New Australian Bureau of Statistics figures show that tens of thousands of Australian women are being kept out of work because childcare is either too expensive or not available.
“We need to be reducing the cost of care for parents and families, not increasing it,” Senator Hanson-Young said. “The Government needs to be more active in the sector – it needs to
link funding for providers to benchmark standards of service delivery, and plan for the future so centres are located to meet demand, rather than maximise profit.”
Australian Greens Leader Bob Brown has said that Tony Abbott’s stated scepticism on climate change today will shock many Liberal voters.
“And in a world where both big and small business understand the science of climate change and the need for appropriate action, Abbott’s comments will also dismay most business operators,” Senator Brown said.
“Abbott’s failure on climate change is shepherding the government’s weakness at Copenhagen. For instance, the Rudd government’s failure to announce adequate funds for developing countries to deal with climate change, described as an insult by the spokesperson for the G77 plus China developing nations group, Lumumba Stanislaus Di-Aping.”
“Oxfam estimates Australia’s baseline contribution should be over $3 billion a year.”
“The make-up of Tony Abbott’s new front bench makes Sir Robert Menzies look pink,” Senator Brown said.
“The report clearly validates many of the concerns raised by Darling Downs and Surat Basin communities at the epicentre of the conflict between resource extraction and farming.
“The inquiry learned that tightening the regulations on a case by case basis – while essential – does not address the question of whether the short term benefits of coal mining on productive farmland outweigh the long-term costs.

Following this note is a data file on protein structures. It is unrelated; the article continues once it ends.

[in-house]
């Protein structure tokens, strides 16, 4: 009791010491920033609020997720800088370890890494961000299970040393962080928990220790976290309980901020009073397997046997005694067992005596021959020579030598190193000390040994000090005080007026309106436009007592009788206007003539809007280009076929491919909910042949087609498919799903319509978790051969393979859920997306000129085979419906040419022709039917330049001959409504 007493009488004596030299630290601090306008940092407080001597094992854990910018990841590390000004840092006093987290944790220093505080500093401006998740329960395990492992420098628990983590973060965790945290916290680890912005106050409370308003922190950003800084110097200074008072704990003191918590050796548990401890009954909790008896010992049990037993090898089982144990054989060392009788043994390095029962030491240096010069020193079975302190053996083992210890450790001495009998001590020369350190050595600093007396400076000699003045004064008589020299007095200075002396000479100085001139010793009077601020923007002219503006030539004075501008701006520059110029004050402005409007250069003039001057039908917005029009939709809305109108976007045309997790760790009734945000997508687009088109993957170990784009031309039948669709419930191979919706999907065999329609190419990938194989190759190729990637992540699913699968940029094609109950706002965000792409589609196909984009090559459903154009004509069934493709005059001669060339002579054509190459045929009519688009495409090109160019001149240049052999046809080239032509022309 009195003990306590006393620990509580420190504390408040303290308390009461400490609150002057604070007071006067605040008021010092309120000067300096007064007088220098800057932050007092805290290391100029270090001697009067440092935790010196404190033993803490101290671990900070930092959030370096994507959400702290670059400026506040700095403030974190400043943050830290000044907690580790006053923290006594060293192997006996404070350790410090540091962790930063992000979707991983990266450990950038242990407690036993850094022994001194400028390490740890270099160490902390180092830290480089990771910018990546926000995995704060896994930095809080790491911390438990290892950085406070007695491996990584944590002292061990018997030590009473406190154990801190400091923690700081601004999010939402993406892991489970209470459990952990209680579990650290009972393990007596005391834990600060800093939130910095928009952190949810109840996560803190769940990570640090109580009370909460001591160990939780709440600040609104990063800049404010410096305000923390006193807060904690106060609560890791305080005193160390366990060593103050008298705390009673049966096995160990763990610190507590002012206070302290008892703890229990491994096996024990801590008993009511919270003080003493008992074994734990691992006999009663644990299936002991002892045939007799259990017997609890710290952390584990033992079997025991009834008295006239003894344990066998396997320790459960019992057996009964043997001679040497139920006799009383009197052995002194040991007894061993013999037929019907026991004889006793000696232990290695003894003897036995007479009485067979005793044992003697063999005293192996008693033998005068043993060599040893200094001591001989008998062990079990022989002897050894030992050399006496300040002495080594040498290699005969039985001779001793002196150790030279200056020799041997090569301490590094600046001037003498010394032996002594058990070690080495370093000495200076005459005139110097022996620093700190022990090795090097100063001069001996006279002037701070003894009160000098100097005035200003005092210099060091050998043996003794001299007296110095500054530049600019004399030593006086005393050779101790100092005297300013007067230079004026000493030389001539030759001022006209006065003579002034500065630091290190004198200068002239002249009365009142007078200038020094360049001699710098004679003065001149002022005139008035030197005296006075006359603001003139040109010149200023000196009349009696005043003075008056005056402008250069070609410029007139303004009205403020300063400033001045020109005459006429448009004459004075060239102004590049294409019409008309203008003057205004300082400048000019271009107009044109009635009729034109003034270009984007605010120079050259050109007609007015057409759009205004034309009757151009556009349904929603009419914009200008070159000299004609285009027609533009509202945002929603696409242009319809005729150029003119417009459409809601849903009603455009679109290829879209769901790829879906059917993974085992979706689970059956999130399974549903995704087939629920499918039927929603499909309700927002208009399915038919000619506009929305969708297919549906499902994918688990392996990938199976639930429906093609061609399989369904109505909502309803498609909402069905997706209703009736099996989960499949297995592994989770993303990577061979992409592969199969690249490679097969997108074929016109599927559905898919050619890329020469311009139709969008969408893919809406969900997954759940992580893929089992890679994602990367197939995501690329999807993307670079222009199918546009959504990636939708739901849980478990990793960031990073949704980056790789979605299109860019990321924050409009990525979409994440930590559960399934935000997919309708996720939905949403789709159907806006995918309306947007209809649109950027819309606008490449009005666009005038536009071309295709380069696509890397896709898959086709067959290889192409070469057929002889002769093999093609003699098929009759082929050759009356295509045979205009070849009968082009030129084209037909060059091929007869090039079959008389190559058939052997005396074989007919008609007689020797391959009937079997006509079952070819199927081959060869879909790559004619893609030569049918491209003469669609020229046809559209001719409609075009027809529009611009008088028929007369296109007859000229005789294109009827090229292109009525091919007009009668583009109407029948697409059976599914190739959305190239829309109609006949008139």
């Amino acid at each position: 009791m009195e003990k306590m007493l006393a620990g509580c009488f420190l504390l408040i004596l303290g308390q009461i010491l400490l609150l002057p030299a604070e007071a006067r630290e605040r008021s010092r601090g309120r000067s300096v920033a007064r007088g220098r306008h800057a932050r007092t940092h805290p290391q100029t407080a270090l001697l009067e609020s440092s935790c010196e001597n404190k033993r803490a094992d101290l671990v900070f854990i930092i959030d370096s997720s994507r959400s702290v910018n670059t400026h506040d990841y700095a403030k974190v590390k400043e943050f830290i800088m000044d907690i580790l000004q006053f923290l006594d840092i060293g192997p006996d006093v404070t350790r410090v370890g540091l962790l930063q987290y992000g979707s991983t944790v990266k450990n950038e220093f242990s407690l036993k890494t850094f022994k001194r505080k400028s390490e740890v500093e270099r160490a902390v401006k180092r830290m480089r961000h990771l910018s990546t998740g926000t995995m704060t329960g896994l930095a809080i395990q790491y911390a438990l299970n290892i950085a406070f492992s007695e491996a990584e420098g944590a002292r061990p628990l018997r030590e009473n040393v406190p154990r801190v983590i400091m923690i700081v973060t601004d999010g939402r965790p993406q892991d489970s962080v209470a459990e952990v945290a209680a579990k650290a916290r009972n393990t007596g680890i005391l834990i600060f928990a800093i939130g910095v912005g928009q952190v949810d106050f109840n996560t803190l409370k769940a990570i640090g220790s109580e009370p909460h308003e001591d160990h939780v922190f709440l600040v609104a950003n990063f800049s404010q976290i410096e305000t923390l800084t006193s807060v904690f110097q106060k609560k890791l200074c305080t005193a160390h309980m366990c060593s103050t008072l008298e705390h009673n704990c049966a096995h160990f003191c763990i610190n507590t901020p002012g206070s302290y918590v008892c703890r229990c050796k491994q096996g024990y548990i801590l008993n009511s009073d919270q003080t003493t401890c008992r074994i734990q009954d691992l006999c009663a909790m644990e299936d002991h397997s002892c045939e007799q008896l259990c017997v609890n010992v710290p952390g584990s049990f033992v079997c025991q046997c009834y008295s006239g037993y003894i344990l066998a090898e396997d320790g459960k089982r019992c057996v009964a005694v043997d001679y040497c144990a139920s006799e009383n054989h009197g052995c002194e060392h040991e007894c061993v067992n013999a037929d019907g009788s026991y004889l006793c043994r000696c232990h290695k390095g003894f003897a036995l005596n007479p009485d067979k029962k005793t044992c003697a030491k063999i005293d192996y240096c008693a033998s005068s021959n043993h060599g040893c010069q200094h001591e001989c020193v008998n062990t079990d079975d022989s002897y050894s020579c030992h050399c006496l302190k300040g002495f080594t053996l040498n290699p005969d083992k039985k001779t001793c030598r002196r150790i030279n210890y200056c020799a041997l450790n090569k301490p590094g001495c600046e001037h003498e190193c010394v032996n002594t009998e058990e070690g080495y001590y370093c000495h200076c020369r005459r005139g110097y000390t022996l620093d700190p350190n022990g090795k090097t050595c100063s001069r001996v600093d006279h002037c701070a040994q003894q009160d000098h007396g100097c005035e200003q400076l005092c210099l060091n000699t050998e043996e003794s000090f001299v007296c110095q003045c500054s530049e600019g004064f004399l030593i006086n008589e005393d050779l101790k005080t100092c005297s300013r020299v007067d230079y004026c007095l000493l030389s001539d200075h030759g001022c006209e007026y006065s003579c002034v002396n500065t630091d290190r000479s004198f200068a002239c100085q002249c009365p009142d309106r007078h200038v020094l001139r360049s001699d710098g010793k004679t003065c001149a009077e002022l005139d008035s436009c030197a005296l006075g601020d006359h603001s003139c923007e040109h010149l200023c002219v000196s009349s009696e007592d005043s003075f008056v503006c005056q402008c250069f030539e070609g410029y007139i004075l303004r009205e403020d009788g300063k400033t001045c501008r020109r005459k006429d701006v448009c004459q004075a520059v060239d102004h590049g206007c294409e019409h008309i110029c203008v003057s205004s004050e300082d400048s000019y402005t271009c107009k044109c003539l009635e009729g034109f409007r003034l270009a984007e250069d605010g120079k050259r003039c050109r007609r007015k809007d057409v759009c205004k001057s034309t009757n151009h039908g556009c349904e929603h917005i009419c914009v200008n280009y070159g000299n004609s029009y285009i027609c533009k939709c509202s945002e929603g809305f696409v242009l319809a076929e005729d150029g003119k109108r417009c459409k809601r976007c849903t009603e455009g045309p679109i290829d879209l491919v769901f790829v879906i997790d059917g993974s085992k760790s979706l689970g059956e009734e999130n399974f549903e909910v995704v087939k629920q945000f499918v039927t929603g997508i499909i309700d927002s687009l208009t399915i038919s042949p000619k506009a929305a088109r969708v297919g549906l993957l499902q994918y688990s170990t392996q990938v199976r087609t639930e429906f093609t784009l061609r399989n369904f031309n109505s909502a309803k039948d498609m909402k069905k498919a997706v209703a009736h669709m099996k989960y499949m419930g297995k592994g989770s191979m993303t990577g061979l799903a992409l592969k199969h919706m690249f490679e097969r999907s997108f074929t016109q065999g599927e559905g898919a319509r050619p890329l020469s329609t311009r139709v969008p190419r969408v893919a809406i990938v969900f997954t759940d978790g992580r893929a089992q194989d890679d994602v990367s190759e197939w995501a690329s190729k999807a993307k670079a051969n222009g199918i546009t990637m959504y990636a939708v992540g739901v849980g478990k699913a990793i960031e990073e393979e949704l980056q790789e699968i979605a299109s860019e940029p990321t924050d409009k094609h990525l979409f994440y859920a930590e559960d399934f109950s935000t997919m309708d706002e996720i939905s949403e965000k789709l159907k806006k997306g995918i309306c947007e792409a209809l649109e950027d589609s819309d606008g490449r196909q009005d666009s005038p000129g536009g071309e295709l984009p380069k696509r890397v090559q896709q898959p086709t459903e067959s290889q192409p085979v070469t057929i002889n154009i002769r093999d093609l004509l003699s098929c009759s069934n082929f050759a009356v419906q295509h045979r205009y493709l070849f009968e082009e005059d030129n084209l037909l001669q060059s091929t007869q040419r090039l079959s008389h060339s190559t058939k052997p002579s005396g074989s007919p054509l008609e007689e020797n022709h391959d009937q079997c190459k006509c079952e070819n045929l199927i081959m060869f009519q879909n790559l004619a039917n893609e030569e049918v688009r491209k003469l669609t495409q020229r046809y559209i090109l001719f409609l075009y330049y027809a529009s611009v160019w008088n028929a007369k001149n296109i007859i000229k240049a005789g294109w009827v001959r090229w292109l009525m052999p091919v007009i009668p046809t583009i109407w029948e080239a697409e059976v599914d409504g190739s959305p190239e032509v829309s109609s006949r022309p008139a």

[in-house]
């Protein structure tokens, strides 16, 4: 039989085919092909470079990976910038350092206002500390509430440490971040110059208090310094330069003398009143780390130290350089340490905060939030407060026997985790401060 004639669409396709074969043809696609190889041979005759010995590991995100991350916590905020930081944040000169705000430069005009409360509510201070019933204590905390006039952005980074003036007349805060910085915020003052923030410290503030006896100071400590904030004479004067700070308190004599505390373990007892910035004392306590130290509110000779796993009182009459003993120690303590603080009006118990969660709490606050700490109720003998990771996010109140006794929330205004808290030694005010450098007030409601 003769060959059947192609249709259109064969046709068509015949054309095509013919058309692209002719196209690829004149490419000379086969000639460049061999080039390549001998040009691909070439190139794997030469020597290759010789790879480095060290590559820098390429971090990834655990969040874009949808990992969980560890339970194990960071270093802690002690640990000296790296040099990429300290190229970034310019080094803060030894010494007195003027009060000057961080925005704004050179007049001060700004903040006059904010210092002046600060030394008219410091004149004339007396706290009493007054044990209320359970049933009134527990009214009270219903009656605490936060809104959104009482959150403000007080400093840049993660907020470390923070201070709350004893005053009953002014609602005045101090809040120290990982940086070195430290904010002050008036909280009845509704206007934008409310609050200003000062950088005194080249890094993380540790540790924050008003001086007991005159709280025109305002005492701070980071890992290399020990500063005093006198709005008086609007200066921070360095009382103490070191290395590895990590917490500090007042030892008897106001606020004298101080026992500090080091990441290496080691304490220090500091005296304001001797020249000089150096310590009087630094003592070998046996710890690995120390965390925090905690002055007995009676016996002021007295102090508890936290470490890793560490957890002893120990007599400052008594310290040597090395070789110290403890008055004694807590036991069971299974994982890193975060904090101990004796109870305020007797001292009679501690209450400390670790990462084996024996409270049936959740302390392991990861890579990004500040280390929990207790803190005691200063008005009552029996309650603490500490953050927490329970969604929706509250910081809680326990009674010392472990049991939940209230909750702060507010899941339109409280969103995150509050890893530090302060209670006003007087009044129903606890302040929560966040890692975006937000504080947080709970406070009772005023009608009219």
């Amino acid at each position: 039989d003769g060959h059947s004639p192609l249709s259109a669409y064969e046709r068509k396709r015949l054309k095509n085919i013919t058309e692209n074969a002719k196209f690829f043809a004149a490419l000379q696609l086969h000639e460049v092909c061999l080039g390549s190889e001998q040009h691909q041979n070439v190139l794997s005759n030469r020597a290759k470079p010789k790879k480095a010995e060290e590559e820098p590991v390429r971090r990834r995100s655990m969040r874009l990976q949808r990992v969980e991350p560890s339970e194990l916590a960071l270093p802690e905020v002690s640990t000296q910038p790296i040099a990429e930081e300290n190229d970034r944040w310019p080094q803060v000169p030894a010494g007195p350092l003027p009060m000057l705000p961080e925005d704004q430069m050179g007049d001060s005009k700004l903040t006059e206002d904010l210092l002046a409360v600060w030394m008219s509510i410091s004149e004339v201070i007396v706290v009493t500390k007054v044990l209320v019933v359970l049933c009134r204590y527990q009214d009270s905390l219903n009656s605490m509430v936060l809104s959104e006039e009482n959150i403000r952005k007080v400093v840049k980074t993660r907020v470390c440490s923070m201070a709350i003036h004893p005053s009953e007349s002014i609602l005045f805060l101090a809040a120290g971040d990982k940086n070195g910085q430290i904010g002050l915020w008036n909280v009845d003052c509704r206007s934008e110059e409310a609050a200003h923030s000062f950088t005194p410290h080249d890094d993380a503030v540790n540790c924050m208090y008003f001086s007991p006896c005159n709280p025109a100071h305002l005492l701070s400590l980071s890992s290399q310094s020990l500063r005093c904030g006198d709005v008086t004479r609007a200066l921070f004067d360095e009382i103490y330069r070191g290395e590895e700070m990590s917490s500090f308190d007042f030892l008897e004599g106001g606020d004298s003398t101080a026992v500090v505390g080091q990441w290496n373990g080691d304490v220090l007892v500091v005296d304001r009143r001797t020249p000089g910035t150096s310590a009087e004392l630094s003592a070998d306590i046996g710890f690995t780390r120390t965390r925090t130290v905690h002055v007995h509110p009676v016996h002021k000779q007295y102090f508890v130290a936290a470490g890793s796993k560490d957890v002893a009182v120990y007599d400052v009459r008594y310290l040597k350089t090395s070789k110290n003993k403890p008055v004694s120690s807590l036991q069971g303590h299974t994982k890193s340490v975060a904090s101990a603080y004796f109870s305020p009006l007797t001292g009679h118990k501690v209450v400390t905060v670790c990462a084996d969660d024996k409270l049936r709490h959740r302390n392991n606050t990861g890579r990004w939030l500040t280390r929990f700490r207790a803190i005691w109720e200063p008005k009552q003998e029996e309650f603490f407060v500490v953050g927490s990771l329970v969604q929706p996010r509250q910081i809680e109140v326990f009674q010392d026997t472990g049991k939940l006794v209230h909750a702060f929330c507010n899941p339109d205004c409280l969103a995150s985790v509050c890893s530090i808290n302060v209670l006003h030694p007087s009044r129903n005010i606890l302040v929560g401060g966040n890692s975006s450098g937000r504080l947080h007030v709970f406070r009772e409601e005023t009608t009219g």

“These costs can be great indeed: compromised land, damaged aquifers and reduced food security.
“The Australian Greens believe that leaving this for State Governments to determine is unacceptable and will inevitably lead to the irreversible destruction of some of Australia’s prime farming country.
“The Commonwealth reserves the right to assess and, if necessary, block development projects if they breach matters of national environmental significance.
“We think similar tests should apply in the case of irreversible damage to water resources or destruction of prime farmland.
“We want to see the Water Act 2007 amended to ban mining and extractive industries where they will have adverse impacts on groundwater resources and the environment,” Senator Ludlam concluded.
"No world leader can ignore the planet's population burden. There were 3 billion people when Kevin Rudd was born. There are 6.8 billion now. There will be 9 billion by mid-century. This population boom is not economic wisdom, it is a recipe for planetary exhaustion and great human tragedy."
Bob Brown, September 2009